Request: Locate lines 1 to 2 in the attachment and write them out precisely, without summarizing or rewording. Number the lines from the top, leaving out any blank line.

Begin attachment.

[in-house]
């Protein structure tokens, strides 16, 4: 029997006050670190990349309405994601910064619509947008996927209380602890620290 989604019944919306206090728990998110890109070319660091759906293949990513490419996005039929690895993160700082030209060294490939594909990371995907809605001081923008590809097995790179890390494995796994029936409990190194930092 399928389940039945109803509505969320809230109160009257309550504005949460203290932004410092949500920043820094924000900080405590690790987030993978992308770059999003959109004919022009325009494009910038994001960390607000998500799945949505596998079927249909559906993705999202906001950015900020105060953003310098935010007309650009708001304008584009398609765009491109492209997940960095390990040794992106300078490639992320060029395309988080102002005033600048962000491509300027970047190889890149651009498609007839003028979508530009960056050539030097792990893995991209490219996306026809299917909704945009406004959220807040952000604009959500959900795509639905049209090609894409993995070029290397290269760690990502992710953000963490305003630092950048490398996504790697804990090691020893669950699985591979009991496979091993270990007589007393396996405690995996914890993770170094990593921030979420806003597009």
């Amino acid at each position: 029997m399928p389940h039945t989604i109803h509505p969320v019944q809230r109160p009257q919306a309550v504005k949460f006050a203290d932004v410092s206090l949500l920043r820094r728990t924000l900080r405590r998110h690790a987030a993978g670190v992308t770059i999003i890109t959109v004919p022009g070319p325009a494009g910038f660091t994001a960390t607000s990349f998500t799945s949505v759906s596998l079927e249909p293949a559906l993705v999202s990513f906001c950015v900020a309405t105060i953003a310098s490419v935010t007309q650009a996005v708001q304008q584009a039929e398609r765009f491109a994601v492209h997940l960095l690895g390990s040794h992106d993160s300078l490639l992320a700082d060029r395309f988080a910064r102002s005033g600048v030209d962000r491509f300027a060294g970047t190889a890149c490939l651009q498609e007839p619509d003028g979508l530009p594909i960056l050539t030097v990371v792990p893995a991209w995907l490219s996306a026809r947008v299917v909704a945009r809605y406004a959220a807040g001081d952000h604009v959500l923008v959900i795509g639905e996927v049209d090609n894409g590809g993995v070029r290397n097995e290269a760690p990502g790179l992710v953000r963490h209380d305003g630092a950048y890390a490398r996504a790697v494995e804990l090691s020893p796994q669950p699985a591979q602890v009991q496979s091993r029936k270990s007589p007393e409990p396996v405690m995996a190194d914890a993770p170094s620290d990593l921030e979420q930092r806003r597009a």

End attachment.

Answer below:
[in-house]
């Protein structure tokens, strides 16, 4: 029997006050670190990349309405994601910064619509947008996927209380602890620290 989604019944919306206090728990998110890109070319660091759906293949990513490419996005039929690895993160700082030209060294490939594909990371995907809605001081923008590809097995790179890390494995796994029936409990190194930092 399928389940039945109803509505969320809230109160009257309550504005949460203290932004410092949500920043820094924000900080405590690790987030993978992308770059999003959109004919022009325009494009910038994001960390607000998500799945949505596998079927249909559906993705999202906001950015900020105060953003310098935010007309650009708001304008584009398609765009491109492209997940960095390990040794992106300078490639992320060029395309988080102002005033600048962000491509300027970047190889890149651009498609007839003028979508530009960056050539030097792990893995991209490219996306026809299917909704945009406004959220807040952000604009959500959900795509639905049209090609894409993995070029290397290269760690990502992710953000963490305003630092950048490398996504790697804990090691020893669950699985591979009991496979091993270990007589007393396996405690995996914890993770170094990593921030979420806003597009």